For the twelve and a half years wedding anniversary of Willem and Mathilde Mengelberg-Wubbe Diepenbrock composed not only the ‘official’ Bruiloftslied (Wedding Song, RC 115) on a text by Jan Beukers, but also Serenade on a poem by his wife Elisabeth:
I have made something else for Aal [Noordewier] on a verse that L[iesbeth] had put together in the meantime and that in any case lacks the philistine qualities of a true Dutch wedding song. (BD VIII:78)
Elisabeth Diepenbrock wrote the poem because she doubted whether her husband could use the mediocre text by Beukers.
The Serenade was not played at the festive evening of 5 January 1913, according to the diary of Elisabeth, as the Diepenbrocks soon realised that Aaltje Noordewier and the Beukers preferred the composition not to be performed:
They were afraid that I would come into the spotlight together with them, and as soon as we got the slightest inkling of it, I immediately said to Aal: “Actually, you should not sing that song”. Everyone was relieved. (BD VIII:84)
Looking back on the event, Elisabeth Diepenbrock wrote down the poem in her diary with the comment:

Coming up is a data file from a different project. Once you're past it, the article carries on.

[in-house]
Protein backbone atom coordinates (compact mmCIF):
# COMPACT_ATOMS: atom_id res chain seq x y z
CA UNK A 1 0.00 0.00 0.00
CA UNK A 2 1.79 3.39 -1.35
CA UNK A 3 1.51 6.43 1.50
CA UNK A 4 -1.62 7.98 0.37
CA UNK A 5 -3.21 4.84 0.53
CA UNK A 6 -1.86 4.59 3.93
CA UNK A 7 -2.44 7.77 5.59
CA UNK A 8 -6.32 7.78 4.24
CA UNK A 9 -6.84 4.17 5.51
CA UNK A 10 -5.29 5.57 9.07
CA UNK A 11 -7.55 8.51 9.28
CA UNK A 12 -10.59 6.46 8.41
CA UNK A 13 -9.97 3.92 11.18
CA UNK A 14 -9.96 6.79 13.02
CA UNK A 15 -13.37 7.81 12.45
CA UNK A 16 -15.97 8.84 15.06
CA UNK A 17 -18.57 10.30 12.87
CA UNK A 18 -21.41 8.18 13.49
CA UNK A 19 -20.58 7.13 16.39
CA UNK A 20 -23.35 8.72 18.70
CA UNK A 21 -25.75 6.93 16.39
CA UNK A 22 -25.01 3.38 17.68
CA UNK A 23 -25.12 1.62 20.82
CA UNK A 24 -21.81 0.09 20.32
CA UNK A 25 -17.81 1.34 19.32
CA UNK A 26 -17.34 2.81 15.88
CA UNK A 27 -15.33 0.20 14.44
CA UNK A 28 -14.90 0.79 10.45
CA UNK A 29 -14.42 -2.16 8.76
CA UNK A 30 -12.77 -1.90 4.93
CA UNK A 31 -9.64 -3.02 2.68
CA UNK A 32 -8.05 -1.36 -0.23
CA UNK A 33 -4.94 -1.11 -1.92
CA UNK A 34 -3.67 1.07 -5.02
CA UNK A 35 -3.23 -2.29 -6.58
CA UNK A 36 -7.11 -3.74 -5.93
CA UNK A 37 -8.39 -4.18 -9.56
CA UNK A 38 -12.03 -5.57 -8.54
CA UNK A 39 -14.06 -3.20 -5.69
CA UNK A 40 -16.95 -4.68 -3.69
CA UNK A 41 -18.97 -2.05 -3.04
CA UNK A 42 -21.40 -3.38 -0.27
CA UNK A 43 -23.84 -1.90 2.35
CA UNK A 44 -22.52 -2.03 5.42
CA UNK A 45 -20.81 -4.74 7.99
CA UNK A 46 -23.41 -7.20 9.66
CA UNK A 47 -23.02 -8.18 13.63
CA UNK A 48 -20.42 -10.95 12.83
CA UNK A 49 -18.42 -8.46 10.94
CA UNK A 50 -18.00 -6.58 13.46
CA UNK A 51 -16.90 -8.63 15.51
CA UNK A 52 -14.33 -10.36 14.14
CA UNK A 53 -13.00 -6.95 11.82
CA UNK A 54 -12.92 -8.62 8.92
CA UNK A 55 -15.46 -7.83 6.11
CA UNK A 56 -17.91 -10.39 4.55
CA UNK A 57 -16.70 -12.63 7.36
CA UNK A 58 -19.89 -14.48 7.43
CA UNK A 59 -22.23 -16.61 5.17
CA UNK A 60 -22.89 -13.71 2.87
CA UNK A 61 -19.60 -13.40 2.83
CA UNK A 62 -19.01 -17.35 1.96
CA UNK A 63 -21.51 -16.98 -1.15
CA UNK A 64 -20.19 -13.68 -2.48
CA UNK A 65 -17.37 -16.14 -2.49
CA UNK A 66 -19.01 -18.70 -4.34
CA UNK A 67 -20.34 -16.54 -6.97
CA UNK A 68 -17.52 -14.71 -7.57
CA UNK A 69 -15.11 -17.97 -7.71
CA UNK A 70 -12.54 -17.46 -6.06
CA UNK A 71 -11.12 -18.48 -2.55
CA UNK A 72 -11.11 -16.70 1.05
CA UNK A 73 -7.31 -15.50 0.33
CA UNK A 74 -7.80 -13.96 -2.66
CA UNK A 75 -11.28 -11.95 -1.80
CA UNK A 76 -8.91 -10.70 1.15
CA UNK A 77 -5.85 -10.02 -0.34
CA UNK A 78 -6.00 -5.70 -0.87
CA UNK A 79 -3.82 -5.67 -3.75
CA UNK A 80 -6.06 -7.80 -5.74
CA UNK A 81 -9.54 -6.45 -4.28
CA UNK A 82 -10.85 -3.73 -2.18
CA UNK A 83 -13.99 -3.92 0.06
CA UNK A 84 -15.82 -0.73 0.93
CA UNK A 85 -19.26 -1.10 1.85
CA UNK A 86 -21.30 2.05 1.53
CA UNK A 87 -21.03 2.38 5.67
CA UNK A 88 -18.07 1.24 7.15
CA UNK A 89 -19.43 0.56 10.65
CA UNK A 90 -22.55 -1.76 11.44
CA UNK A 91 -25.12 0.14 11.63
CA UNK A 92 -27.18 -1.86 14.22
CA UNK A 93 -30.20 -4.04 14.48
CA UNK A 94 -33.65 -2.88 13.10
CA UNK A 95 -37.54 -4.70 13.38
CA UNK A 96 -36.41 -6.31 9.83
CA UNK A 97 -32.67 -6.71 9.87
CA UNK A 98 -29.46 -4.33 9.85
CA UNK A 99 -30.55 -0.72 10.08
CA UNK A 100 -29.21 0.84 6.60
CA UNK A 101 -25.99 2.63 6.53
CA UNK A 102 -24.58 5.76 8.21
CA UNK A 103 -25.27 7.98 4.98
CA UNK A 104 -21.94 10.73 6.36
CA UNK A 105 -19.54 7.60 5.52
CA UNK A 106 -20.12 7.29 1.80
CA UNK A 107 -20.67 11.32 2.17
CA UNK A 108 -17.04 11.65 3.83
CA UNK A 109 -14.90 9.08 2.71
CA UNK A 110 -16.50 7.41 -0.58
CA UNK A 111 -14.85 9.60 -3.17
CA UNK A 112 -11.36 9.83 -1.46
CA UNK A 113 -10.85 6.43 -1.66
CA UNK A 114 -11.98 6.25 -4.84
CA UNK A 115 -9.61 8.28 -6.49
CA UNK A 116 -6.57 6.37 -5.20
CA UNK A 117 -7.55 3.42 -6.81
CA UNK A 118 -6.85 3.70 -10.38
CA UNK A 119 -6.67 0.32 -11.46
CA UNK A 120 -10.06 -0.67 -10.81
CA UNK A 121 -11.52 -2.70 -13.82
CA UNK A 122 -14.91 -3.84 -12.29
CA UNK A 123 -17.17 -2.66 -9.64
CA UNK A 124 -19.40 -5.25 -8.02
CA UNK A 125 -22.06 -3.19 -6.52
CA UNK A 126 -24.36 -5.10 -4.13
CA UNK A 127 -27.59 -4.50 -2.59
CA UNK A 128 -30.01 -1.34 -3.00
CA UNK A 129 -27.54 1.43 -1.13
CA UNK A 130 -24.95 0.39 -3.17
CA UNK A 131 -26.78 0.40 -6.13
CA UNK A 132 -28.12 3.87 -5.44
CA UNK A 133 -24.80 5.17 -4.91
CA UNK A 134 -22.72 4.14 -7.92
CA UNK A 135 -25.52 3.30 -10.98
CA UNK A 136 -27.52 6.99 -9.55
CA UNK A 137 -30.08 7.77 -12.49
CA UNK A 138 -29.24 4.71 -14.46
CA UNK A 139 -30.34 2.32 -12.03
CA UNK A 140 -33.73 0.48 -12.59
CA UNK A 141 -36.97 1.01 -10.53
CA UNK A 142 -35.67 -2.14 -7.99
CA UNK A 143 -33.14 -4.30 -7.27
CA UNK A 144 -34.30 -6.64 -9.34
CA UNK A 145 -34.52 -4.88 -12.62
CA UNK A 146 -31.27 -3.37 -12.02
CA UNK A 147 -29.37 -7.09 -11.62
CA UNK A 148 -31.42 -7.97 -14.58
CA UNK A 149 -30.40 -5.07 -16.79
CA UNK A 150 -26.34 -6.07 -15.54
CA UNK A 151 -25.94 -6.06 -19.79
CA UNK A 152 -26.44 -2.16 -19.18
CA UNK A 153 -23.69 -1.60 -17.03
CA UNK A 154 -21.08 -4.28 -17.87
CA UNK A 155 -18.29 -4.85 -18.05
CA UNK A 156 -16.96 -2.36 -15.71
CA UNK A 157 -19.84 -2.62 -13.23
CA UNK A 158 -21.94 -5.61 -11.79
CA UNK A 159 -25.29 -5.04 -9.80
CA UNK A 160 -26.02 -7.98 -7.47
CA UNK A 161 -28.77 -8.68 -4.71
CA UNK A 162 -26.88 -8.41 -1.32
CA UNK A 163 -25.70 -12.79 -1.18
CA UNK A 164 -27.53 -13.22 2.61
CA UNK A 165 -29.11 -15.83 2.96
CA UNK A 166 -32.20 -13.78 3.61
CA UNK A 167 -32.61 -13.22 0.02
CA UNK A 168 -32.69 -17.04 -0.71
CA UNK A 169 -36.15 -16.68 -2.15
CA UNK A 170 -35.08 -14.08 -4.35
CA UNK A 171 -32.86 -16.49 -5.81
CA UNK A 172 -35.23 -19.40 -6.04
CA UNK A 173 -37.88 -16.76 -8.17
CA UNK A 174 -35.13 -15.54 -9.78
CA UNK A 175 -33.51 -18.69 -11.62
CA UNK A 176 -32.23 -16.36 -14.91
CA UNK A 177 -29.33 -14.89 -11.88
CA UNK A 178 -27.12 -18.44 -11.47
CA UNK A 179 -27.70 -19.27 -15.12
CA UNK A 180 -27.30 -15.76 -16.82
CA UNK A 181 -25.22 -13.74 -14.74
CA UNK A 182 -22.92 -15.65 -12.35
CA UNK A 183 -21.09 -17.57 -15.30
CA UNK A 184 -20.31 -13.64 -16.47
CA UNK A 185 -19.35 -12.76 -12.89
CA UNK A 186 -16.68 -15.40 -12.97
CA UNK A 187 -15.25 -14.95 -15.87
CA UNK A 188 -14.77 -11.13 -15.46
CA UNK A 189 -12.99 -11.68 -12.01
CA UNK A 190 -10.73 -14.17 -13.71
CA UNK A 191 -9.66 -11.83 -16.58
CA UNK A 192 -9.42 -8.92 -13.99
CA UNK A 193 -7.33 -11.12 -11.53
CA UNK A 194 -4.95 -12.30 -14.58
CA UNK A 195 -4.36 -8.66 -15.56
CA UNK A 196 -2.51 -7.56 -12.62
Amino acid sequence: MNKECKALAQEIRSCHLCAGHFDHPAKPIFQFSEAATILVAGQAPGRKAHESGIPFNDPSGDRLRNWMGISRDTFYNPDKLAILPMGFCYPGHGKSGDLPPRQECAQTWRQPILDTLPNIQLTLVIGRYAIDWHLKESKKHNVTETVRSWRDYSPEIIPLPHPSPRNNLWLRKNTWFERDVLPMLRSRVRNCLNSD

Fons turned it into a very nice song, and although it is merely a doggerel, and the only serious contribution, the only thing that was entertaining but animated, was smothered. And possibly rightly so, with almost a hundred guests! (BD VIII:85)
As far as we know this composition was never performed in public during Diepenbrock’s lifetime.
Serenade has a cantabile middle movement flanked by two sections in which Diepenbrock employs two contrasting rhythmic patterns. The length and melody of these patterns constantly vary. In the measures 75-78 and 91-94 he uses polymetre, a rare element in Diepenbrock’s oeuvre. Possibly these passages symbolise the union between two different personalities.
For the Alphons Diepenbrock Fund edition of 1959, at the request of Eduard Reeser, musicologist Norbert Loeser wrote the poem “Een schoon geheim met teedre schroom bewaard” (A Beautiful Secret Kept with Tender Hesitation) as a replacement of Elisabeth’s text to make the song suitable for a wedding. Thanks to this edition the Serenade may have been performed, but as Loeser’s mawkish and pious text was found to be quite outdated three decades later, the Donemus edition of 1995 gives the original verses.